French drains 101
Does your lawn get soggy when it rains? Is your basement flooding during downpours? Perhaps you’re building a new home. If any of these apply, you may want to consider a French drain.
Simply put, a French drain is a drainage system that uses natural slopes to divert water away from a structure, such as the foundation of your home. First developed by farmer Henry French in the mid-1800s, it usually consists of gravel, perforated pipe, and, in some cases, a sump pump. But, whether or not you have a French drain, you should ensure that footing drains will direct water away from the foundation.
The type of French drain you install depends on the problem you’re trying to solve or avoid. As with any important home improvement, you may want to consult a professional.
To fix a soggy lawn, a curtain drain installed directly uphill from the problem area is your best bet. Simply:
- dig a shallow trench on a downhill course in the direction you want to divert the water,
- lay down perforated pipe, and
- fill the trench with loose gravel.
Travelling water seeks the path of least resistance and aided by the loose gravel, will seep into the pipe and continue on its new path. If the trench must pass through an area with shrubs or trees, use non-perforated pipe for those sections to keep out roots and guard against pipe damage.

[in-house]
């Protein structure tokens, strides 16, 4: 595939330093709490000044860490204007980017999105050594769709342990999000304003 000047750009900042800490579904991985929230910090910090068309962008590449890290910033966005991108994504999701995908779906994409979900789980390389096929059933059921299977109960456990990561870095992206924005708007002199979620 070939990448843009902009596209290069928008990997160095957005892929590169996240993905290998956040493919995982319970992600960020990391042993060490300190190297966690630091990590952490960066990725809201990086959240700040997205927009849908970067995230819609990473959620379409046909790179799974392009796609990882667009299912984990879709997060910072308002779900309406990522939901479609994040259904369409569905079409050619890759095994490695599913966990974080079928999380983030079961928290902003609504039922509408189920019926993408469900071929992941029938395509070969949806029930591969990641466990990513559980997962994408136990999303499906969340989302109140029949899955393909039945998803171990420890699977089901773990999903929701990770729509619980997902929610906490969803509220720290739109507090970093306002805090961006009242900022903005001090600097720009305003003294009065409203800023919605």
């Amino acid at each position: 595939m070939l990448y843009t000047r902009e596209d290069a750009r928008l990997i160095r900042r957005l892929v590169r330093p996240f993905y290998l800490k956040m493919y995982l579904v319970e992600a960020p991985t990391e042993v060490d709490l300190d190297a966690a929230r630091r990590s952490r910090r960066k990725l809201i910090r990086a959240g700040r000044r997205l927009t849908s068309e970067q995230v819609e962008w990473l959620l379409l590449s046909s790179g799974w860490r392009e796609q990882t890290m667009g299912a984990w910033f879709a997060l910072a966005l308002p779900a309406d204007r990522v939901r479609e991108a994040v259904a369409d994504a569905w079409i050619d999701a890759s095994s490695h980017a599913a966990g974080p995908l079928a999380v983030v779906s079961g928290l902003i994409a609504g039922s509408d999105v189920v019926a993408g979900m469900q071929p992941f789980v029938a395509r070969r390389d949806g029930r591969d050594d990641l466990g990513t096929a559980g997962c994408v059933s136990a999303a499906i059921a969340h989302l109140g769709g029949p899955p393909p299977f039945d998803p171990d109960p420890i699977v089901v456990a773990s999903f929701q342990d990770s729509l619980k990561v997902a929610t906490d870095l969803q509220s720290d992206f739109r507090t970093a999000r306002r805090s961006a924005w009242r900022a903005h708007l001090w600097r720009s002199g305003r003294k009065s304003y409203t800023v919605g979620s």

A wet basement is a serious issue that can have a catastrophic impact on the safety and value of your home. There are two types of French drains that can help with this issue: exterior and interior.
An exterior French drain is installed by digging a deep trench all the way around the perimeter of the home, down to the footing. Perforated pipe is laid and, in most cases, a sump pump is required to pump the water out as it accumulates. This type of installation is best completed when the home as being built as demolishing walkways, staircases and decks around the perimeter of a home can get expensive.
An interior French drain is installed by cutting into the basement walls from the inside, so perforated pipes can catch the water as it enters the basement, diverting it to a collection tank, where is expelled by a sump pump.
Whatever the type of French drain you install, it is recommended to opt for a sump pump with a battery backup that will automatically begin pumping during power outages.
Inspection and maintenance
It’s easy to overlook a French drain when doing your annual home inspection. However, if you have a below ground French drain, it’s best to check it regularly for debris and clogs.
Clear debris from the drain exit as it accumulates to minimize the chances of back up. Use an electric sewer snake to clear clogs inside the drain pipes, then flush with a garden hose. A pipe inspection camera is a handy tool for checking out any tougher clogs or pipe damage. If the latter occurs, consult a professional before attempting repairs. If your drain system includes a sump pump, make sure to inspect that as well.
The content in this article is for information purposes only and is not intended to be relied upon as professional or expert advice. Aviva and the Aviva logo are trademarks of Aviva plc. and are used under licence by Aviva Canada Inc. and its subsidiary companies.